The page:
Erika and Rolf Hoffmann made their first discoveries in contemporary art in the 1960s at the early Documentas in Kassel as well as in the museums, art halls and art associations in the Rhineland. Discussions with artists about their concepts and the works that they embodied became an intellectual challenge in private, but also creative inspiration in the professional field. In order to maintain direct access to the ideas and discourses of the art scene in spite of family and running their own company, they occasionally decided to make their first purchases in the late 1960s, mostly works by artist friends. She was enthusiastic about the variety of artistic expressions as an essential characteristic of contemporary art in her eyes. They were looking for innovations, regardless of the medium. The preoccupation with contemporary art gave them the opportunity to deal with current issues in society. After the sale of their company in 1985, the Hoffmanns took more time and financial freedom for their passion. As before, however, they understood their collecting as a passion only following personal taste and interest, which accordingly remained private. That changed with the fall of the wall. Since Erika and Rolf Hoffmann wanted to actively shape the social and cultural changes after reunification, they developed the idea of an art gallery in Dresden in a public-private partnership based on a bold architectural design by the American artist Frank Stella. The Hoffmanns - as the initiators of the project, which was supposed to finance itself in the long term - wanted to attract investors as donors and other collectors as lenders. When their project failed due to government resistance, they began to think about a private and thus independent way of opening their collection to the outside world.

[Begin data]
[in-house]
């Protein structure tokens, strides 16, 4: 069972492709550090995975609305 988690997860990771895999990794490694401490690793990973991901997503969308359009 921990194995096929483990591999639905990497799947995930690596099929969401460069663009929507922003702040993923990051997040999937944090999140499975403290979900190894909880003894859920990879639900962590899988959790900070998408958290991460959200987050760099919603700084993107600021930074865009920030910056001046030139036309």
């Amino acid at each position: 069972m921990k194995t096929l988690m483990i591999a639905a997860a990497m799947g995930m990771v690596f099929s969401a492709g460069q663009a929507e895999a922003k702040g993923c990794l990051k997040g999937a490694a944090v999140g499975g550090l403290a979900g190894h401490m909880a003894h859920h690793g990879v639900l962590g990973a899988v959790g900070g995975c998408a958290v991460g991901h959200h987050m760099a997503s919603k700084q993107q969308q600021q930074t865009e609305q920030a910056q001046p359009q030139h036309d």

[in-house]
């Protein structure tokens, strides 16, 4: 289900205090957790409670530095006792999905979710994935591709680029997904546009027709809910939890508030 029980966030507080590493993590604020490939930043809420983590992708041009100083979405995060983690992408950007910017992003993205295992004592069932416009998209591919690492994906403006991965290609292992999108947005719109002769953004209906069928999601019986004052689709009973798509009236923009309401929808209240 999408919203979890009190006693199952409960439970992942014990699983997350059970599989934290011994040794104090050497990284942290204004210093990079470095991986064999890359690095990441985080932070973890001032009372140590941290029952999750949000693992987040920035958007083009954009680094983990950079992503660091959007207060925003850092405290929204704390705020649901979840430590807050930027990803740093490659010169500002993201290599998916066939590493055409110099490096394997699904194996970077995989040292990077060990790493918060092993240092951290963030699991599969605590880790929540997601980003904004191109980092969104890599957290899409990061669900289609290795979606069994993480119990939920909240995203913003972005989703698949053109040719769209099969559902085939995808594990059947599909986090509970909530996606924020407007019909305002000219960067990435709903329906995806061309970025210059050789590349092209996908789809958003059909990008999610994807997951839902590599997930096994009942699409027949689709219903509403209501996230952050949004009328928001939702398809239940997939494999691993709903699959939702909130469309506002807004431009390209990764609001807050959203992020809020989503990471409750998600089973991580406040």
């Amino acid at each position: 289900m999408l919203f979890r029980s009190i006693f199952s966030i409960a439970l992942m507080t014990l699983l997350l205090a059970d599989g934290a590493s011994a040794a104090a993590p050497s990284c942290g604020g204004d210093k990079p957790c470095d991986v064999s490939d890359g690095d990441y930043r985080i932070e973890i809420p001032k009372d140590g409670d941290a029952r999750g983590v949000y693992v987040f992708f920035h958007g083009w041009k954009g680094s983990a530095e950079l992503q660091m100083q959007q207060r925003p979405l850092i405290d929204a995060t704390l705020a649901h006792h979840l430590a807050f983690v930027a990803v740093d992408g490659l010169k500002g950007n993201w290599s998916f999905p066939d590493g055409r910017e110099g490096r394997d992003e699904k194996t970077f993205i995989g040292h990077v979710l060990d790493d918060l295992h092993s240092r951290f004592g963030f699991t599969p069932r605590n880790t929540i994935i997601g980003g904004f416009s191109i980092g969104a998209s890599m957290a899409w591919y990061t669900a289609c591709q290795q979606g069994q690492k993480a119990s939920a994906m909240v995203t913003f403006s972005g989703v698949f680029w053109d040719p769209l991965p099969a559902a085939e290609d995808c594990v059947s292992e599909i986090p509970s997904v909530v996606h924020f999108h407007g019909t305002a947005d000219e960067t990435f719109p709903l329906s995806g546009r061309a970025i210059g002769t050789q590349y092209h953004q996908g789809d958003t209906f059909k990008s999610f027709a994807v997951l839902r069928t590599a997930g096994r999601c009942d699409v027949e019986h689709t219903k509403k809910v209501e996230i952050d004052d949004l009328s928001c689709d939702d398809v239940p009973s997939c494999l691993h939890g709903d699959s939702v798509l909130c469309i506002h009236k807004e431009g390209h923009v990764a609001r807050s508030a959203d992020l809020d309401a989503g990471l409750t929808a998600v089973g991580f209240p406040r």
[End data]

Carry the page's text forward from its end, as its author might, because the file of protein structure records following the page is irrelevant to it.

Sophie-Gips-Huofe Ausgang C. Sophienstrasse 21 Berlin D-10178 Germany.
You can also find them on our Foundation’s Worldwide Map.